Since the Paris Agreement, a total of 126 countries have committed to achieving net-zero carbon emissions. The global decarbonization drive is making a deep impact on various industries and presenting new opportunities for both investment and technological innovation.

Speakers at the recent International Finance Forum (IFF) 2021 Spring Meetings shared their views on how to advance a new round of technological revolution and industrial transformation, and promote the green recovery of the world economy in the post-pandemic era.

Deborah Lehr, vice chairman and executive director of the Paulson Institute, said that in addition to the priority companies are placing on their own carbon-neutral transformation, current investment opportunities are at a scale not seen since the tech boom in the 1990s.

A new, broad measure of “energy transition investment,” compiled by research organization BloombergNEF, showed that the world committed a record $501.3 billion to decarbonization in 2020.

Speaking at the IFF Carbon Neutral Summit on Sunday, Lehr said that China is going to be at the heart of this climate business boom, not only because its scale of emissions creates opportunities, but also because the country is becoming a leader in innovating green finance and clean technology.

Chen Wenhui, the vice-chair of China’s National Council for Social Security Fund, said decarbonization may bring profound changes to every aspect of society, just as digitalization has done.

In order to grasp the opportunities presented by the potential economic and social transformations, investment institutions need to have a long-term vision and make long-term plans, he said.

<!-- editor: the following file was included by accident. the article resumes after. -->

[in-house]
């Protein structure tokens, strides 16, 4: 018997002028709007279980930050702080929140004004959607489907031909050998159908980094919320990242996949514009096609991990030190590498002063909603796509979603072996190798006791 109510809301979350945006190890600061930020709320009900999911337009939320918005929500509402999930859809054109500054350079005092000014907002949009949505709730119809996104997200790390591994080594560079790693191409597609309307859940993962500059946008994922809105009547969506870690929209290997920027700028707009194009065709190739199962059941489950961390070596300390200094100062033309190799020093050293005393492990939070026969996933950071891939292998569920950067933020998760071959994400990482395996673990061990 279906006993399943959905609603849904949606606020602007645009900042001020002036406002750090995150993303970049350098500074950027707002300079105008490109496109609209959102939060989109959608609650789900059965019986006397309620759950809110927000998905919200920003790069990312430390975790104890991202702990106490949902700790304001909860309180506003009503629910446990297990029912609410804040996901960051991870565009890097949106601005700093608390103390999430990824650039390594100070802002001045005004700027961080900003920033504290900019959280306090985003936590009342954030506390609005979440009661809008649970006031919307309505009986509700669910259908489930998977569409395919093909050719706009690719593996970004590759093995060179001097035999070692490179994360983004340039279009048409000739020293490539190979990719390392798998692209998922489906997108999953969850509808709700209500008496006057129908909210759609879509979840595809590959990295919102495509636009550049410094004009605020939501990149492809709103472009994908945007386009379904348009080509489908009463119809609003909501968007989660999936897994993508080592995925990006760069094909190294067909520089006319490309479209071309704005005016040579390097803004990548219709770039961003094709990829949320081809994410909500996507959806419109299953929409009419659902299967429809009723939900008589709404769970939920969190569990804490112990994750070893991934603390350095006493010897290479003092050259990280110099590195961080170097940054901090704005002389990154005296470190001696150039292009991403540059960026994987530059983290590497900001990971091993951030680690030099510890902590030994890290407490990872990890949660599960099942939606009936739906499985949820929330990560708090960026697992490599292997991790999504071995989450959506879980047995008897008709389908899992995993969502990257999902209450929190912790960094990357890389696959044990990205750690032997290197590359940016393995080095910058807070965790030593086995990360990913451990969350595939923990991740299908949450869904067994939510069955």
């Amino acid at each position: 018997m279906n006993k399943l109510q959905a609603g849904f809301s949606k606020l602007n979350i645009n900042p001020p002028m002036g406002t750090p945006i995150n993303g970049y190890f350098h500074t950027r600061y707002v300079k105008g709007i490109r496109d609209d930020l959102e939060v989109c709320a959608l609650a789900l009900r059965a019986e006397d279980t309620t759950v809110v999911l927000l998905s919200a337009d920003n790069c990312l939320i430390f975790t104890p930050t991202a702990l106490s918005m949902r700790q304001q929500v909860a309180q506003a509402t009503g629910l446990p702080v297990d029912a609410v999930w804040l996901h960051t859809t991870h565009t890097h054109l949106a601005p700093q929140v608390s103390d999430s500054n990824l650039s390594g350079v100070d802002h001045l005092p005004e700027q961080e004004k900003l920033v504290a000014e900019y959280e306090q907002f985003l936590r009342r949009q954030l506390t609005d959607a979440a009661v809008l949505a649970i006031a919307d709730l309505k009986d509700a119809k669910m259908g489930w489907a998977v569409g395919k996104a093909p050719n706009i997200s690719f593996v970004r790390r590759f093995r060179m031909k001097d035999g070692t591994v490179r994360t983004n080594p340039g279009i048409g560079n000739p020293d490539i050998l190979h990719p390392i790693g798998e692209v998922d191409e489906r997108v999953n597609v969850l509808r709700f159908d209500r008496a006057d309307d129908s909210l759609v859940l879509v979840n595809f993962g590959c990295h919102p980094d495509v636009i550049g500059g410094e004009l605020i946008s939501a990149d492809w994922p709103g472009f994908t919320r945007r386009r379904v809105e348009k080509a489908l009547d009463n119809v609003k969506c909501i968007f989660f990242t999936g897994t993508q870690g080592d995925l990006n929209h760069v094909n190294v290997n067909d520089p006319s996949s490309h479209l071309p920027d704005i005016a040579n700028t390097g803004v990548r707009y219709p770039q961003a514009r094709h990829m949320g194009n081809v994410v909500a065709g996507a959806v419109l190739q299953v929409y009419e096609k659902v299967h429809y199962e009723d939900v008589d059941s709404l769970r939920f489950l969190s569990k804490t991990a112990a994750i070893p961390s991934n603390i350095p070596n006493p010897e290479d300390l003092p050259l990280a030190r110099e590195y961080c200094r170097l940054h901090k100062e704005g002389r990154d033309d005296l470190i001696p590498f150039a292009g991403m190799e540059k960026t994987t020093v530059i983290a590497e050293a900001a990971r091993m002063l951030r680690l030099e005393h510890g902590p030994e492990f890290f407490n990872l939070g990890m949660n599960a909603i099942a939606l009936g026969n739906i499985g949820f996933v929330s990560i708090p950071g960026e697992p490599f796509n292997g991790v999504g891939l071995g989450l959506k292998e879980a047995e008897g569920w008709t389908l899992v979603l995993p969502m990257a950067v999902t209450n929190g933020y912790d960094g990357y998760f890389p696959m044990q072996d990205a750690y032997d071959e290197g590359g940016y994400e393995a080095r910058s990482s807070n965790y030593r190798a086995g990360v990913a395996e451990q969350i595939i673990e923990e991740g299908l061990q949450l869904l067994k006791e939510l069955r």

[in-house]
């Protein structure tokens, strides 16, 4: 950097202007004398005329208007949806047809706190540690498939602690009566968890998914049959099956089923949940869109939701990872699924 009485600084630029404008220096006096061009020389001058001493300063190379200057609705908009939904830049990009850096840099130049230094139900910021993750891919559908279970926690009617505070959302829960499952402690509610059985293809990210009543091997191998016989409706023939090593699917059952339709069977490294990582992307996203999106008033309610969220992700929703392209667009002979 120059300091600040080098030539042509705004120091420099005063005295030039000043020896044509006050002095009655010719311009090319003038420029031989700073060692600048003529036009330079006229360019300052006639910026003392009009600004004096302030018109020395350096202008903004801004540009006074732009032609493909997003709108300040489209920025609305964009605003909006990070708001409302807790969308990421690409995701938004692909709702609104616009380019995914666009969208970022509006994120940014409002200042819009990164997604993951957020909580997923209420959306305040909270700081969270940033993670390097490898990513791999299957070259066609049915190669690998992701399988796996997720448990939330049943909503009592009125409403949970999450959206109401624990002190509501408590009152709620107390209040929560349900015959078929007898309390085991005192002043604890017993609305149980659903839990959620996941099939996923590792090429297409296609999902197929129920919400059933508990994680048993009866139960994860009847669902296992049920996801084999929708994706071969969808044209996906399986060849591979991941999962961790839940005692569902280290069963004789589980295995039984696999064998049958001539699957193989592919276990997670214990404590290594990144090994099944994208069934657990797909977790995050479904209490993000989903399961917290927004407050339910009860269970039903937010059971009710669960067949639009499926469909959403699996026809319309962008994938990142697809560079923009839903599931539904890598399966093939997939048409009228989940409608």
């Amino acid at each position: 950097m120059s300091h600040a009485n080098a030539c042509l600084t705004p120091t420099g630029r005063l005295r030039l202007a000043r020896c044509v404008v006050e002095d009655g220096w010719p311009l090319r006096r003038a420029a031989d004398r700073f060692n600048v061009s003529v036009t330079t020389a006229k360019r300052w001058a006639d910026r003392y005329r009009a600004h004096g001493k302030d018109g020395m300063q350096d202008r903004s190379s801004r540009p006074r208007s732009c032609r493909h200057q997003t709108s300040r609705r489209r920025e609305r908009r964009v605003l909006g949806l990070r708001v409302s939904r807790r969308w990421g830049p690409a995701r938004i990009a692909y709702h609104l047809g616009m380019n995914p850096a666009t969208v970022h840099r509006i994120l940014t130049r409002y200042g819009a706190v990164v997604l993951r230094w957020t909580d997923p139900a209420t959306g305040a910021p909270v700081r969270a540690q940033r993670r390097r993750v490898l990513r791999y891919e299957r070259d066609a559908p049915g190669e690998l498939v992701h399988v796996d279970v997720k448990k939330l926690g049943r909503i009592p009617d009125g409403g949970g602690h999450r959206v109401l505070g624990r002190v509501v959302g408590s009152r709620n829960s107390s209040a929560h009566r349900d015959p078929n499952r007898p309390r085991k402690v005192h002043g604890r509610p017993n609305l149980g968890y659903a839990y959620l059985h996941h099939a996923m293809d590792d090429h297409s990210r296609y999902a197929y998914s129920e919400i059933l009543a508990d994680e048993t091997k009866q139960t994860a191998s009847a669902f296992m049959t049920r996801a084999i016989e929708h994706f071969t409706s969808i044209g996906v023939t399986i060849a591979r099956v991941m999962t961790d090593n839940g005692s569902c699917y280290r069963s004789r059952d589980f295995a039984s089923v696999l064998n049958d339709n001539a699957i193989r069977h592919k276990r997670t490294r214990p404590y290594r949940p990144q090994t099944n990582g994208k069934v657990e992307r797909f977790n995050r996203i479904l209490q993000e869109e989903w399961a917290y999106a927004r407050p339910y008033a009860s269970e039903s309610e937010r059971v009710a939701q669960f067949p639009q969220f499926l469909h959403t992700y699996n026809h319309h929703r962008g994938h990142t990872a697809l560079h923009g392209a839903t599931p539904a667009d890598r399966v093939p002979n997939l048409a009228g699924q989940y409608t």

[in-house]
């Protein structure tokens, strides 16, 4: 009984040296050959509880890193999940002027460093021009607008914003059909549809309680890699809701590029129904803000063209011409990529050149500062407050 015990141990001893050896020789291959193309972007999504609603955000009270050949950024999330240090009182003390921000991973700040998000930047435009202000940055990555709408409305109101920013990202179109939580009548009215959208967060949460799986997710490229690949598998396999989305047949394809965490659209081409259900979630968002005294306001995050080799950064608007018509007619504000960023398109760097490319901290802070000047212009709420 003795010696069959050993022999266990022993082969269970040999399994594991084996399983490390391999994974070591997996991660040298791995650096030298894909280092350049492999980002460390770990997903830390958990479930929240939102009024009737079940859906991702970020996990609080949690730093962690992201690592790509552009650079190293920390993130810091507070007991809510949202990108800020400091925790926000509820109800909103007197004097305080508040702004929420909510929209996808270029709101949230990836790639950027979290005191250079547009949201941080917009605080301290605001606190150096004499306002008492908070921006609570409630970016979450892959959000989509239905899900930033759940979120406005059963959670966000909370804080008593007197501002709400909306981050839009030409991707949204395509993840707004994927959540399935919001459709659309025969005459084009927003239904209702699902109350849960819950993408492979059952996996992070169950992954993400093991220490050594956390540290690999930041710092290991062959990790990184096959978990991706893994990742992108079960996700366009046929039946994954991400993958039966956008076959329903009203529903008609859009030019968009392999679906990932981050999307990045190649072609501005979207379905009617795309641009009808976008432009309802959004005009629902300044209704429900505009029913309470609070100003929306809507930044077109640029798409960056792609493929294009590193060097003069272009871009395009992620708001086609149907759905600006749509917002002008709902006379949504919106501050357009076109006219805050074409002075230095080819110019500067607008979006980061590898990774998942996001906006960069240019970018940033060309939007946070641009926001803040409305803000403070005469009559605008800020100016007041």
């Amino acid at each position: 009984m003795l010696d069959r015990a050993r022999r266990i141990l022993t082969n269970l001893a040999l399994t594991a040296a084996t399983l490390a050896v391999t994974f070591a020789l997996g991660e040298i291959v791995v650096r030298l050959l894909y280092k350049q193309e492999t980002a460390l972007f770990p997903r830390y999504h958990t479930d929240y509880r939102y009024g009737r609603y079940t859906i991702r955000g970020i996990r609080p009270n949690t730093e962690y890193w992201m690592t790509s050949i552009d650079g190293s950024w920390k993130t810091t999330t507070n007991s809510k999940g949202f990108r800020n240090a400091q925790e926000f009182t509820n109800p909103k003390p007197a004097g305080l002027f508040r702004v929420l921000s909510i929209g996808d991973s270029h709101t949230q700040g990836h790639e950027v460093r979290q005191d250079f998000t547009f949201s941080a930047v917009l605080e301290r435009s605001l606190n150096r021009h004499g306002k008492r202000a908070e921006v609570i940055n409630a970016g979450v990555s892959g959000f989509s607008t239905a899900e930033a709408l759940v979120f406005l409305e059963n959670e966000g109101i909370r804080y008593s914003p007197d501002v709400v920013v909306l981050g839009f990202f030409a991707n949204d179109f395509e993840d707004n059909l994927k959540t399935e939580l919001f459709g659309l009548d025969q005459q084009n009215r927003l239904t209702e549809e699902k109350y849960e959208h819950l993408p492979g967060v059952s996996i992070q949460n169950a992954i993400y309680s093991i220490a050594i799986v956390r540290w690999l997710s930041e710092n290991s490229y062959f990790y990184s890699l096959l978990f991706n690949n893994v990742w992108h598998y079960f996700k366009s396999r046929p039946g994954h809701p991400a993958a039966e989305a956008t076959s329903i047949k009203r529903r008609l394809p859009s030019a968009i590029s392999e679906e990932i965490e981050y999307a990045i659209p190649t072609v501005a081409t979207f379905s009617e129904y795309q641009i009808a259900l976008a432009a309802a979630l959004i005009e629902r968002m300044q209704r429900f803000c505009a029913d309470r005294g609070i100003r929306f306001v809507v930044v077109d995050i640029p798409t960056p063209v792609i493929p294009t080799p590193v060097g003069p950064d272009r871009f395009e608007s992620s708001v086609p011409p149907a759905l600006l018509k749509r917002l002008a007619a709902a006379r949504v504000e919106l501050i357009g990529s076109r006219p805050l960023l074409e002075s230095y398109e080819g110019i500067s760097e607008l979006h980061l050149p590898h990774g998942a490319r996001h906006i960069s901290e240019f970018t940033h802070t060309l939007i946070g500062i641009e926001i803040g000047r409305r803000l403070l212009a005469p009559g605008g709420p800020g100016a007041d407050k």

In terms of pursuing the high-quality development of the Belt and Road cooperation, Wang Yanzhi, president of the Silk Road Fund, stated that it is necessary to consider the influence of climate change and carbon goals on the economic restructuring of countries.

“We need to increase investment in fields related to carbon neutrality, and explore optimal resource allocation that is more in line with environmental and social requirements,” he said.

Liu Hongpeng, director of the Energy Division in the United Nations Economic and Social Commission for Asia and the Pacific (ESCAP), emphasized the importance of international and regional cooperation in finding and taking advantage of investment opportunities.

“More than ever, the global response to the COVID-19 pandemic has added a new context for addressing the combined climate and energy challenges,” Liu said.

He advised diversifying traditional COVID-19 stimulus packages into green packages, focusing more on low-carbon and sustainable areas.

According to Yu Honghui, general manager of China Energy Conservation and Environmental Protection Group, technological innovation plays an essential role in promoting China’s eco-environmental progress under the new development paradigm.

It is important to expand the integrated application of green and low-carbon technologies to achieve utility-scale zero carbon and lead the regional green transition, Yu said.

Zhai Yongping, chief of the Energy Sector Group at the Asian Development Bank (ADB), explained that going carbon neutral involves three steps: reducing carbon intensity, peaking carbon emissions, and achieving carbon neutrality.

He said each of the steps requires innovation in technology, business models, and finance. “Financial innovation can help bring about more technological innovations, which need new business models to ensure their application,” he added.

The IFF is an independent, non-profit and non-governmental organization, jointly established by more than 20 countries and international institutions in Beijing in October 2003. It serves as a platform for communication and research in the global financial sector.

The 2021 Spring Meetings, held on the weekend of May 29-30, brought together more than 500 participants both in-person and via video link to discuss the theme of “Global Governance and International Cooperation in the Post-Pandemic Era.”